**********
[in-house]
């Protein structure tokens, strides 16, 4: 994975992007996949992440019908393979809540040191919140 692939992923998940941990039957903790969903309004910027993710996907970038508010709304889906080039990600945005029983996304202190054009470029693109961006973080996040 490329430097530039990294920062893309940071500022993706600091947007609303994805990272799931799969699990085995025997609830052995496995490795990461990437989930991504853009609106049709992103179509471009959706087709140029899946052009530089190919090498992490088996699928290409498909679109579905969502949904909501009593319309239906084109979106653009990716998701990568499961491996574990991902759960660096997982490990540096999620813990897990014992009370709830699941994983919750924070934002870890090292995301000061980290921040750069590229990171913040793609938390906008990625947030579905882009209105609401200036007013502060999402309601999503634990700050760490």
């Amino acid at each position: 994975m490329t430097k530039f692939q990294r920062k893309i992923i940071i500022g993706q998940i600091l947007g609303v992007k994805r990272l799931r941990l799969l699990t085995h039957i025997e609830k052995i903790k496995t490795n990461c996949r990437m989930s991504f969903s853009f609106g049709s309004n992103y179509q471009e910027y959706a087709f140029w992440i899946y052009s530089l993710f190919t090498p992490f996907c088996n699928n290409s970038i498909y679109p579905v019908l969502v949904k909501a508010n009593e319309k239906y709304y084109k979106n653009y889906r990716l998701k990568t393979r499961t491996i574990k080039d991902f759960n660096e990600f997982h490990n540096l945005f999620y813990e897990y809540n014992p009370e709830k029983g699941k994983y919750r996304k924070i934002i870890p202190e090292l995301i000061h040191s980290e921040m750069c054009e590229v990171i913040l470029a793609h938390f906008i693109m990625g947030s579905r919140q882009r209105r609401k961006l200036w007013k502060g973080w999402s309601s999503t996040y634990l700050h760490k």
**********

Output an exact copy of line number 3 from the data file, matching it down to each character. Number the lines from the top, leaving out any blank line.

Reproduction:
């Amino acid at each position: 994975m490329t430097k530039f692939q990294r920062k893309i992923i940071i500022g993706q998940i600091l947007g609303v992007k994805r990272l799931r941990l799969l699990t085995h039957i025997e609830k052995i903790k496995t490795n990461c996949r990437m989930s991504f969903s853009f609106g049709s309004n992103y179509q471009e910027y959706a087709f140029w992440i899946y052009s530089l993710f190919t090498p992490f996907c088996n699928n290409s970038i498909y679109p579905v019908l969502v949904k909501a508010n009593e319309k239906y709304y084109k979106n653009y889906r990716l998701k990568t393979r499961t491996i574990k080039d991902f759960n660096e990600f997982h490990n540096l945005f999620y813990e897990y809540n014992p009370e709830k029983g699941k994983y919750r996304k924070i934002i870890p202190e090292l995301i000061h040191s980290e921040m750069c054009e590229v990171i913040l470029a793609h938390f906008i693109m990625g947030s579905r919140q882009r209105r609401k961006l200036w007013k502060g973080w999402s309601s999503t996040y634990l700050h760490k």